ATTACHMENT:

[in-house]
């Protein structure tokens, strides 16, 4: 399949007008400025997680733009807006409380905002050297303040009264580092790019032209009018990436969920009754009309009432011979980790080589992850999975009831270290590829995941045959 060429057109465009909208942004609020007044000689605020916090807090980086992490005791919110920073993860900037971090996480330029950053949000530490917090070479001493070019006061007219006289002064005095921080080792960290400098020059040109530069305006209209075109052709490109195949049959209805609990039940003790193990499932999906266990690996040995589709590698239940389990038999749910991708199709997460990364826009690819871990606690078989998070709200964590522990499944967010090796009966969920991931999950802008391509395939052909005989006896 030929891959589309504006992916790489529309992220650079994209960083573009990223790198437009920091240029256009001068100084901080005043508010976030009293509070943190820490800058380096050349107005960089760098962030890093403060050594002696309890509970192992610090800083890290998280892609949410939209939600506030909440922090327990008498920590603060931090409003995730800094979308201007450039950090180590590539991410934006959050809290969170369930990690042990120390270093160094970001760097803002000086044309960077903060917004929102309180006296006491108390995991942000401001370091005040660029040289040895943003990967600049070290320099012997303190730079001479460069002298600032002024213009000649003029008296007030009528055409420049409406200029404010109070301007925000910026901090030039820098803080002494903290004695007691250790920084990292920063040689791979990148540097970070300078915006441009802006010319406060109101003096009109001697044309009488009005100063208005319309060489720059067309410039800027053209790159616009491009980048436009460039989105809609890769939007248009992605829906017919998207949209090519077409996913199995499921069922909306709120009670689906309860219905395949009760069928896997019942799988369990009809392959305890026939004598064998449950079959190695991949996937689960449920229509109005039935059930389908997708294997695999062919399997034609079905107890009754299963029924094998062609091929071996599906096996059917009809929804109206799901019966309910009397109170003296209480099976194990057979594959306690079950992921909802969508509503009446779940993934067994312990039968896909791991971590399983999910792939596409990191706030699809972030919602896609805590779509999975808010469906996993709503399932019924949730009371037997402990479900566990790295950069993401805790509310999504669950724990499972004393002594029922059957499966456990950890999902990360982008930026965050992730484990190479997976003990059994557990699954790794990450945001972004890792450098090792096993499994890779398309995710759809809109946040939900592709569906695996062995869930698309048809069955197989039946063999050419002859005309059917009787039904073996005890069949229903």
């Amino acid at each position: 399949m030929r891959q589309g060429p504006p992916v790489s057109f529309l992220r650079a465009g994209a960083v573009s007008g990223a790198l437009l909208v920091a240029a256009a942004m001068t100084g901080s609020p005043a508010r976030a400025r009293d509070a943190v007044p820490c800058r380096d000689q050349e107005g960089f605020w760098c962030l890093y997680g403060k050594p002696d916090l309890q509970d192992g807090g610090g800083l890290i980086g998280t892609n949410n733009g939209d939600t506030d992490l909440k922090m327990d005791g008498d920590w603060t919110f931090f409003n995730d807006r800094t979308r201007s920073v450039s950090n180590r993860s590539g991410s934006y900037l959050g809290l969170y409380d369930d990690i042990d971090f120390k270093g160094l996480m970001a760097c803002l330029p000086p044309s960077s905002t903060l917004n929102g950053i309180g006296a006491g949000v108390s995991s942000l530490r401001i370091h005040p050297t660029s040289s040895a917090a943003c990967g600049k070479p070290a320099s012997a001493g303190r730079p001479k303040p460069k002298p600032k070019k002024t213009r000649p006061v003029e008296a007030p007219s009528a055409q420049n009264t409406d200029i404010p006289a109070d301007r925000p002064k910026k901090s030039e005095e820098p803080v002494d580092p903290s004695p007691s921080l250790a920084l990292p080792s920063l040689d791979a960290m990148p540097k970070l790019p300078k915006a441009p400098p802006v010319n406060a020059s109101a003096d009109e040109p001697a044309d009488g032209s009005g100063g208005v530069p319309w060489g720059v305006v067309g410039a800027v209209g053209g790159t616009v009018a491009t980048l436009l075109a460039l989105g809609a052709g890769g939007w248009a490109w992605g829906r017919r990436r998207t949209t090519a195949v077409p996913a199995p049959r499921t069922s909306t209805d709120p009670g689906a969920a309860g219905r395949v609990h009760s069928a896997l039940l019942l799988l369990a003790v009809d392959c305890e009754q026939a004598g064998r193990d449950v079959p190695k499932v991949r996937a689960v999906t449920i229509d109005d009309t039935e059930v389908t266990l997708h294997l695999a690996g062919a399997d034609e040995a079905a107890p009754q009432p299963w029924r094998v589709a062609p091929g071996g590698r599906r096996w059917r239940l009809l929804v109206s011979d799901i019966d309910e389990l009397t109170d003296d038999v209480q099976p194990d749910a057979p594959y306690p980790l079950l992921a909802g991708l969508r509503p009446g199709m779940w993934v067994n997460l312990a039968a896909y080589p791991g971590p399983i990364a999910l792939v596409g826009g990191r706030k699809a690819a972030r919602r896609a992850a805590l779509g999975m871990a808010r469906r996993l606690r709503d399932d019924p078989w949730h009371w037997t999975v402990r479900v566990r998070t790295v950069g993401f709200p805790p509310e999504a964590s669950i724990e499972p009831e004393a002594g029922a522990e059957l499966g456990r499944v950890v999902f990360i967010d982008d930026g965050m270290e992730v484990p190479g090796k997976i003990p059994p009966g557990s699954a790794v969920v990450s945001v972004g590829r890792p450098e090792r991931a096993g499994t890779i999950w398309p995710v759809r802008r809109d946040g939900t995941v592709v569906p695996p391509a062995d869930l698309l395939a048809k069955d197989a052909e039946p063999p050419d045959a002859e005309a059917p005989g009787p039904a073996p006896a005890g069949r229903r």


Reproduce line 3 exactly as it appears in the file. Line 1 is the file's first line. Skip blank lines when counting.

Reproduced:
């Amino acid at each position: 399949m030929r891959q589309g060429p504006p992916v790489s057109f529309l992220r650079a465009g994209a960083v573009s007008g990223a790198l437009l909208v920091a240029a256009a942004m001068t100084g901080s609020p005043a508010r976030a400025r009293d509070a943190v007044p820490c800058r380096d000689q050349e107005g960089f605020w760098c962030l890093y997680g403060k050594p002696d916090l309890q509970d192992g807090g610090g800083l890290i980086g998280t892609n949410n733009g939209d939600t506030d992490l909440k922090m327990d005791g008498d920590w603060t919110f931090f409003n995730d807006r800094t979308r201007s920073v450039s950090n180590r993860s590539g991410s934006y900037l959050g809290l969170y409380d369930d990690i042990d971090f120390k270093g160094l996480m970001a760097c803002l330029p000086p044309s960077s905002t903060l917004n929102g950053i309180g006296a006491g949000v108390s995991s942000l530490r401001i370091h005040p050297t660029s040289s040895a917090a943003c990967g600049k070479p070290a320099s012997a001493g303190r730079p001479k303040p460069k002298p600032k070019k002024t213009r000649p006061v003029e008296a007030p007219s009528a055409q420049n009264t409406d200029i404010p006289a109070d301007r925000p002064k910026k901090s030039e005095e820098p803080v002494d580092p903290s004695p007691s921080l250790a920084l990292p080792s920063l040689d791979a960290m990148p540097k970070l790019p300078k915006a441009p400098p802006v010319n406060a020059s109101a003096d009109e040109p001697a044309d009488g032209s009005g100063g208005v530069p319309w060489g720059v305006v067309g410039a800027v209209g053209g790159t616009v009018a491009t980048l436009l075109a460039l989105g809609a052709g890769g939007w248009a490109w992605g829906r017919r990436r998207t949209t090519a195949v077409p996913a199995p049959r499921t069922s909306t209805d709120p009670g689906a969920a309860g219905r395949v609990h009760s069928a896997l039940l019942l799988l369990a003790v009809d392959c305890e009754q026939a004598g064998r193990d449950v079959p190695k499932v991949r996937a689960v999906t449920i229509d109005d009309t039935e059930v389908t266990l997708h294997l695999a690996g062919a399997d034609e040995a079905a107890p009754q009432p299963w029924r094998v589709a062609p091929g071996g590698r599906r096996w059917r239940l009809l929804v109206s011979d799901i019966d309910e389990l009397t109170d003296d038999v209480q099976p194990d749910a057979p594959y306690p980790l079950l992921a909802g991708l969508r509503p009446g199709m779940w993934v067994n997460l312990a039968a896909y080589p791991g971590p399983i990364a999910l792939v596409g826009g990191r706030k699809a690819a972030r919602r896609a992850a805590l779509g999975m871990a808010r469906r996993l606690r709503d399932d019924p078989w949730h009371w037997t999975v402990r479900v566990r998070t790295v950069g993401f709200p805790p509310e999504a964590s669950i724990e499972p009831e004393a002594g029922a522990e059957l499966g456990r499944v950890v999902f990360i967010d982008d930026g965050m270290e992730v484990p190479g090796k997976i003990p059994p009966g557990s699954a790794v969920v990450s945001v972004g590829r890792p450098e090792r991931a096993g499994t890779i999950w398309p995710v759809r802008r809109d946040g939900t995941v592709v569906p695996p391509a062995d869930l698309l395939a048809k069955d197989a052909e039946p063999p050419d045959a002859e005309a059917p005989g009787p039904a073996p006896a005890g069949r229903r």